‘We do all the registering, licensing, and a lot of it is tech enabled – we deal with all their contract,’ Wigdortz says.
He adds that the model enables childminders the luxury of just worrying about the kids and not the business aspect.
‘Many childminders like to have this e-money account so they can keep things separate. It’s simple, but it’s based on childminder feedback.’
How much does setting up a childminding business cost?
The fee to start with Tiney is £200, but it recommends that childminders put aside £500-£600 to get their business off the ground.
This will cover things like making sure their home is suitable for young children.
Says Wigdortz: ‘They need a good front room and access to an outside area, which could be a park. For some people it could cost them nothing as their house is already set up for small children.
‘Other than that, there are no other big costs. With our training and checks the quickest people have done it is in six weeks, but it normally takes three months.
‘We do a lot of safety and background checks with local authorities and that is often the delaying factor.’
Tutoring and networking
As well as handling the financial side of things, Tiney’s tech platform also helps childminders find activities for children to do.
Childminders get access to the early years national curriculum, the app pushes out early years foundation stage activities every day, and there is also a tracker that helps them log what they have done.
To address the loneliness of the job, Tiney has also created a community which allows childminders to connect and offer each other support.
In exchange for these services, the business does take a cut of childminders’ earnings, and also charges them a one-off fee of £200 to get started.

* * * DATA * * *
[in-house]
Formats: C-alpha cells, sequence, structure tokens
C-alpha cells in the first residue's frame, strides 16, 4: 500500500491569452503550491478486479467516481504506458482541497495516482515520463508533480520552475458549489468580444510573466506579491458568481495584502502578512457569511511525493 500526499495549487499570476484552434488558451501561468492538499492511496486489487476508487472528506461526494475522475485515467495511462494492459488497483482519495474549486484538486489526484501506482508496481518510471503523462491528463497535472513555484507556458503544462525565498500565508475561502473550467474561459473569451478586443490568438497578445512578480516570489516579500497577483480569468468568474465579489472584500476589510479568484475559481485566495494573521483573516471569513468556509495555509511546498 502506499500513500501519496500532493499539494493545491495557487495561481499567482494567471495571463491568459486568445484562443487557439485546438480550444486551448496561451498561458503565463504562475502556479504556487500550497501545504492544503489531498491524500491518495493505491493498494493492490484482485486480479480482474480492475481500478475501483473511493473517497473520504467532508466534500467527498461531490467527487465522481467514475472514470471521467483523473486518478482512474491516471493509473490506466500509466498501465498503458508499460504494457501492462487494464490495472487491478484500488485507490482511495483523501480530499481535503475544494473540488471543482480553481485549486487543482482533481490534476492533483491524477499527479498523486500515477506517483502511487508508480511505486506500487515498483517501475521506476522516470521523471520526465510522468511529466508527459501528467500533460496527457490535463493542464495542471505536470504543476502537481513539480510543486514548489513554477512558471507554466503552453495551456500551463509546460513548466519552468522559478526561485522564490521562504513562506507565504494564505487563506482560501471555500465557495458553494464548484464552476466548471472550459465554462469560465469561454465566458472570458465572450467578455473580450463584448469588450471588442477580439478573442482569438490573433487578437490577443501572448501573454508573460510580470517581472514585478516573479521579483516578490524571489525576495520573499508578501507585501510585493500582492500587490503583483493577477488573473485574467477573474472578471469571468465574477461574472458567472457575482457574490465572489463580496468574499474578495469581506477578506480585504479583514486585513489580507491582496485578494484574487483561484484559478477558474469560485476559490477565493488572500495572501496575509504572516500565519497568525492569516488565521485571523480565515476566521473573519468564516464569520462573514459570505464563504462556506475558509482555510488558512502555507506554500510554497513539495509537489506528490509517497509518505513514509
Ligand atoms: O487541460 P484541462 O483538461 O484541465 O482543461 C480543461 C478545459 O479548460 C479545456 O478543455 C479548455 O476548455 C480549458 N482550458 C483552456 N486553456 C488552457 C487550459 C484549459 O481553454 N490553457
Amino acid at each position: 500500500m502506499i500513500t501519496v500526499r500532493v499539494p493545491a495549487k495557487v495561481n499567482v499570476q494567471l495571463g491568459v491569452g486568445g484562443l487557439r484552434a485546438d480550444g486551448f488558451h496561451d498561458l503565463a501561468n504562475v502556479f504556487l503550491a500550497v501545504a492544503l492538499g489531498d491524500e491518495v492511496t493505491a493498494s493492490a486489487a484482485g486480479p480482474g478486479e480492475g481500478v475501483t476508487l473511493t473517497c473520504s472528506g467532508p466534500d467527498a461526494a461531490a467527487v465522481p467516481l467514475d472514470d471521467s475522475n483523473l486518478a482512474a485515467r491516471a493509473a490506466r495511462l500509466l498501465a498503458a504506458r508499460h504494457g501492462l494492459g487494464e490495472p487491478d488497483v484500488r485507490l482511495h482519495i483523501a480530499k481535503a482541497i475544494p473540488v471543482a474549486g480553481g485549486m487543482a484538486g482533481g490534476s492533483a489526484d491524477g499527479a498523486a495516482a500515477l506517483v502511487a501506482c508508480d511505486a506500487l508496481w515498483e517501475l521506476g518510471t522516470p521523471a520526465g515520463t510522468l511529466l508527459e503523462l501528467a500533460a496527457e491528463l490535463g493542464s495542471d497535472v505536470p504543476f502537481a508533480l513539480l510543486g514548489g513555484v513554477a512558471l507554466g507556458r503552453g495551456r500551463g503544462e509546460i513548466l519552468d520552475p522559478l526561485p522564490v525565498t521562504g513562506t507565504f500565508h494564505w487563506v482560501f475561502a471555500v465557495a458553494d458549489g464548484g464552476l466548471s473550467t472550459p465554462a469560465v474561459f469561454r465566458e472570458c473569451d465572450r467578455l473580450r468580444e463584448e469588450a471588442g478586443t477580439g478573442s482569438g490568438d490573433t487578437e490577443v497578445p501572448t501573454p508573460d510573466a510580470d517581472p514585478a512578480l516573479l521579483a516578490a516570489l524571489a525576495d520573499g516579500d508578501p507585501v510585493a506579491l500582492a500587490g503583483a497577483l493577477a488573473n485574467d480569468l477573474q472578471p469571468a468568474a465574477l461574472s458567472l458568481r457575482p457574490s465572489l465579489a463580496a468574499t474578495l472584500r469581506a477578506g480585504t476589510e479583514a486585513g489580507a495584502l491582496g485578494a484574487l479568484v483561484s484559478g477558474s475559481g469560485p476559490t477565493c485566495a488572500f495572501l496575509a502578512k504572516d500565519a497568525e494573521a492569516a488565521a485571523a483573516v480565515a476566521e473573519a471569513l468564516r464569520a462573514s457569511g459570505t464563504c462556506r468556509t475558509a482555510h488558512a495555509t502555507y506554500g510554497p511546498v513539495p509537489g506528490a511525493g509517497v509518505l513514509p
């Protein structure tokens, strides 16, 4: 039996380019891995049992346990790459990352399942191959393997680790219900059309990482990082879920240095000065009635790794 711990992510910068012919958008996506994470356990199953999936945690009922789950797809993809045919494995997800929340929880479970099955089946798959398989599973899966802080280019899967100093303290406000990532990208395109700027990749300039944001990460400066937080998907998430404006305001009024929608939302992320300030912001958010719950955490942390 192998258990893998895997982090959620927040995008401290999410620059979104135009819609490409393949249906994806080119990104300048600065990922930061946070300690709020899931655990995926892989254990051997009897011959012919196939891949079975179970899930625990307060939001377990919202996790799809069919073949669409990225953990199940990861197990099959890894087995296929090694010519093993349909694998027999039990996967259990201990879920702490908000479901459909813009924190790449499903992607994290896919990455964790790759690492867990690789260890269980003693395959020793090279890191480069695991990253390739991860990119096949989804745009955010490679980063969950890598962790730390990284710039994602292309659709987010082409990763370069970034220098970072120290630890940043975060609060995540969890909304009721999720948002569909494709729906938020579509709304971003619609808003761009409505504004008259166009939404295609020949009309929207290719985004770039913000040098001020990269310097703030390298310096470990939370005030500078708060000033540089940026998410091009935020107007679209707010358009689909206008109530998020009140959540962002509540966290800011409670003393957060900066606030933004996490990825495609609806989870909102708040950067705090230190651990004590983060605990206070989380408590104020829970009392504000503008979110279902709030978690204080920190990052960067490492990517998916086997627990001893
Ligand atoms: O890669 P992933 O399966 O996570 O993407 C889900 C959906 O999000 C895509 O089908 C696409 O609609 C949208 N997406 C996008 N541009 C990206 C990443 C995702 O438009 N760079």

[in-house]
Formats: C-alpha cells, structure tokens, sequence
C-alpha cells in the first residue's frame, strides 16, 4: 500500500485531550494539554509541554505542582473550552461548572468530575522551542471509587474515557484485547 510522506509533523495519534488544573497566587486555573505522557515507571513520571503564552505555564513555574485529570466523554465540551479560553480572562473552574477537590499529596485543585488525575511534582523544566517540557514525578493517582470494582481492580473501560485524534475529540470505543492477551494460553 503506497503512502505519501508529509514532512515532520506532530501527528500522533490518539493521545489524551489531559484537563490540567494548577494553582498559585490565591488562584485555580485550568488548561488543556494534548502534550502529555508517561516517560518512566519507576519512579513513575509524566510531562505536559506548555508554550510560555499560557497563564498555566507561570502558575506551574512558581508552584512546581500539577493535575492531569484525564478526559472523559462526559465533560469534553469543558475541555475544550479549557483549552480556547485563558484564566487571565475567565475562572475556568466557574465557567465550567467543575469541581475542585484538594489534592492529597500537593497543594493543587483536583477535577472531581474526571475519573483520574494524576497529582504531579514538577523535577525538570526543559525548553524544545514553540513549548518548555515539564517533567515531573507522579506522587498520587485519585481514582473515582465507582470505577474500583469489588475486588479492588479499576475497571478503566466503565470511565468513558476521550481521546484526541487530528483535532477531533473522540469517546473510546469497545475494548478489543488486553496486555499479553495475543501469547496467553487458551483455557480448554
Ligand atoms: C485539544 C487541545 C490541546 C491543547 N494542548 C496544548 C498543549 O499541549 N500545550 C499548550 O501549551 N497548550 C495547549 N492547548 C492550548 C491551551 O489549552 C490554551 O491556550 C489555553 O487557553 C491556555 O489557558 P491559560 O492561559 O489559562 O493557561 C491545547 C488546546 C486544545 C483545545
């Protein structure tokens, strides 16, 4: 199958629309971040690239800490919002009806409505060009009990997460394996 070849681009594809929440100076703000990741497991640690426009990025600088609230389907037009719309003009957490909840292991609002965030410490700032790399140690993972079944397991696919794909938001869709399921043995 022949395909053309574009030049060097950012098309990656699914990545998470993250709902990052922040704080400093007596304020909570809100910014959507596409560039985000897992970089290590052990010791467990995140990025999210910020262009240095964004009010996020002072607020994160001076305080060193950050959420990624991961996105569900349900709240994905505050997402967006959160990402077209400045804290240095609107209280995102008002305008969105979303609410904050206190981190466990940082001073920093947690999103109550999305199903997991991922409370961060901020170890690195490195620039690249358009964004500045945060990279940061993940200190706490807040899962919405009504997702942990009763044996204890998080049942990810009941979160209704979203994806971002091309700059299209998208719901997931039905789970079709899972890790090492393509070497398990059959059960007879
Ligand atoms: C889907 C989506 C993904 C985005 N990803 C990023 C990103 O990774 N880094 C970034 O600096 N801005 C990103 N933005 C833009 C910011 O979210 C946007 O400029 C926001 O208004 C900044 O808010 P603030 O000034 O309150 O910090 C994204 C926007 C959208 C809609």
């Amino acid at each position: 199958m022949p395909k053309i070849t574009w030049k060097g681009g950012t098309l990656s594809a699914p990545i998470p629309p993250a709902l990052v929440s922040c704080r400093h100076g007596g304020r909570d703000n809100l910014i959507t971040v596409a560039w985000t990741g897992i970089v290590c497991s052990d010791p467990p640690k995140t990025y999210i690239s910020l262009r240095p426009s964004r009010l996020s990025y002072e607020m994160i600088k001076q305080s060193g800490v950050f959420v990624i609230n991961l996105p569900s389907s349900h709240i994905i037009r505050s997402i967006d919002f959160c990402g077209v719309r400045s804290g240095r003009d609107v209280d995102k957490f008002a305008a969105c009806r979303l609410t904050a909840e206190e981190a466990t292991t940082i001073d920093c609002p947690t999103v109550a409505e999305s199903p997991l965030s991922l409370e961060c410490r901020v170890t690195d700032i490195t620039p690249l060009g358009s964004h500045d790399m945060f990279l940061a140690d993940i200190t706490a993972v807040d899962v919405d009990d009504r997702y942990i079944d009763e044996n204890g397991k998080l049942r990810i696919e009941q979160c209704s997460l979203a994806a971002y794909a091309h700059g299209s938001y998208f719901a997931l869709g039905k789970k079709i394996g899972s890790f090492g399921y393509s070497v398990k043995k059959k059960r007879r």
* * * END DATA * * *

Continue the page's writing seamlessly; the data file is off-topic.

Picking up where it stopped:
Says Wigdortz: ‘We take 10 per cent of the money off the contracts that they get.
‘Most of our childminders earn more than an average childminder as we help them with their contracts and with things like insurance.
‘The fee covers insurance and training. There’s usually a lot of things childminders have to pay for but with Tiney you don’t have to worry about it.’
The fee includes around 50 hours of early years training, the majority of which can be completed online. The whole process to get signed up and clear checks takes between six and 16 weeks.
‘I was invited to 10 Downing Street because of Tiney’
Blerina Cenuka (38) says Tiney helped her launch her Enfield-based childminding business.
‘They help with bills, sending invoices to parents, they help with all the insurances, training and helped me to find clients,’ she says.
‘I was doing childminding before and was registered with Ofsted. I did feel quite lonely, and we only had had some support from the local authority.
Blerina Cenuka (right) launched her childminding business through Tiney and also visited 10 Downing Street to advocate for the early years sector
‘It was difficult to get together with local childminders, but Tiney helped with this and now we can co-ordinate and get together.
‘We’ve got that sense of being there for each other. Last month I had Covid, and I called another childminder and they helped as a backup.
‘It has grown my business financially.’
Blerina was also invited to meet the prime minister and advocate for the early years sector through Tiney.
She adds: ‘I’ve had loads of opportunities through Tiney. I had a visit to 10 Downing Street which was an amazing experience. It was really rewarding after all the hard work in lockdown.’
Selecting the best talent
For Tiney, the timing of starting a business during the pandemic was fortuitous.